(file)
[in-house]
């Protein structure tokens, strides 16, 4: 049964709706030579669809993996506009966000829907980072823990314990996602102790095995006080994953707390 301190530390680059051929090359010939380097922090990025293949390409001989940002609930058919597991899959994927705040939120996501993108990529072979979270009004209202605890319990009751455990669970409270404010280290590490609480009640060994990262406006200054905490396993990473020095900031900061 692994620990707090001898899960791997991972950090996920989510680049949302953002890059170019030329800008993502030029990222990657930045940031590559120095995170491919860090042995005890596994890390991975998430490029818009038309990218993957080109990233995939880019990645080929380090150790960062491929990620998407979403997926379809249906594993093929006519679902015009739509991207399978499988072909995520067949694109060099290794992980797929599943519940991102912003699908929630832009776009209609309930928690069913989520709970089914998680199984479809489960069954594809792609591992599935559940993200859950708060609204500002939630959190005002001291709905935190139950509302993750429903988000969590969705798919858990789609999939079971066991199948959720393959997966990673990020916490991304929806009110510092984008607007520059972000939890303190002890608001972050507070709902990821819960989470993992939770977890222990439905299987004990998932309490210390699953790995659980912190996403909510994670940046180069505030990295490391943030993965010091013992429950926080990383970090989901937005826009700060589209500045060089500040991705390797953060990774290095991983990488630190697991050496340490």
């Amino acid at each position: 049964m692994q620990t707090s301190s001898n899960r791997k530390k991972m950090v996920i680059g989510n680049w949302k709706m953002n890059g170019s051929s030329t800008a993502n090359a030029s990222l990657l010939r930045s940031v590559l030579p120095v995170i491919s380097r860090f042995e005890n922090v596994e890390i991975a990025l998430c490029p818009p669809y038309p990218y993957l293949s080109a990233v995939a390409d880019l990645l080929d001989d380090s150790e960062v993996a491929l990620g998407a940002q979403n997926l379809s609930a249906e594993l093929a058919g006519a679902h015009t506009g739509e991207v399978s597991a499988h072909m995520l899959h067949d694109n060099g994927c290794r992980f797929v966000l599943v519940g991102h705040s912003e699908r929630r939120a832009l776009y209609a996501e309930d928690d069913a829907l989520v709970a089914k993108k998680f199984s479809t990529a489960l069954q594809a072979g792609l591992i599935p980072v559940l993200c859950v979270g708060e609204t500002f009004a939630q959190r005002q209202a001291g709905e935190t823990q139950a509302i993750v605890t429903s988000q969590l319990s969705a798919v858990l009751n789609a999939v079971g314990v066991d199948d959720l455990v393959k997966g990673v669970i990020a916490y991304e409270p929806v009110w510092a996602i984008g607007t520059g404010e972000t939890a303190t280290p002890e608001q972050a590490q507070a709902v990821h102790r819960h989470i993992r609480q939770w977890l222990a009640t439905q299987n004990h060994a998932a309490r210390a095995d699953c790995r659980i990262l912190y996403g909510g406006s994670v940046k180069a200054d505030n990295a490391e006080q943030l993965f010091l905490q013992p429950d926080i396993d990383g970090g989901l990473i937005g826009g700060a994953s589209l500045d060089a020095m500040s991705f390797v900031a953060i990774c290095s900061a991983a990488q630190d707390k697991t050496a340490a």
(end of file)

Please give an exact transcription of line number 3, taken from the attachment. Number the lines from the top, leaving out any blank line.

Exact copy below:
């Amino acid at each position: 049964m692994q620990t707090s301190s001898n899960r791997k530390k991972m950090v996920i680059g989510n680049w949302k709706m953002n890059g170019s051929s030329t800008a993502n090359a030029s990222l990657l010939r930045s940031v590559l030579p120095v995170i491919s380097r860090f042995e005890n922090v596994e890390i991975a990025l998430c490029p818009p669809y038309p990218y993957l293949s080109a990233v995939a390409d880019l990645l080929d001989d380090s150790e960062v993996a491929l990620g998407a940002q979403n997926l379809s609930a249906e594993l093929a058919g006519a679902h015009t506009g739509e991207v399978s597991a499988h072909m995520l899959h067949d694109n060099g994927c290794r992980f797929v966000l599943v519940g991102h705040s912003e699908r929630r939120a832009l776009y209609a996501e309930d928690d069913a829907l989520v709970a089914k993108k998680f199984s479809t990529a489960l069954q594809a072979g792609l591992i599935p980072v559940l993200c859950v979270g708060e609204t500002f009004a939630q959190r005002q209202a001291g709905e935190t823990q139950a509302i993750v605890t429903s988000q969590l319990s969705a798919v858990l009751n789609a999939v079971g314990v066991d199948d959720l455990v393959k997966g990673v669970i990020a916490y991304e409270p929806v009110w510092a996602i984008g607007t520059g404010e972000t939890a303190t280290p002890e608001q972050a590490q507070a709902v990821h102790r819960h989470i993992r609480q939770w977890l222990a009640t439905q299987n004990h060994a998932a309490r210390a095995d699953c790995r659980i990262l912190y996403g909510g406006s994670v940046k180069a200054d505030n990295a490391e006080q943030l993965f010091l905490q013992p429950d926080i396993d990383g970090g989901l990473i937005g826009g700060a994953s589209l500045d060089a020095m500040s991705f390797v900031a953060i990774c290095s900061a991983a990488q630190d707390k697991t050496a340490a």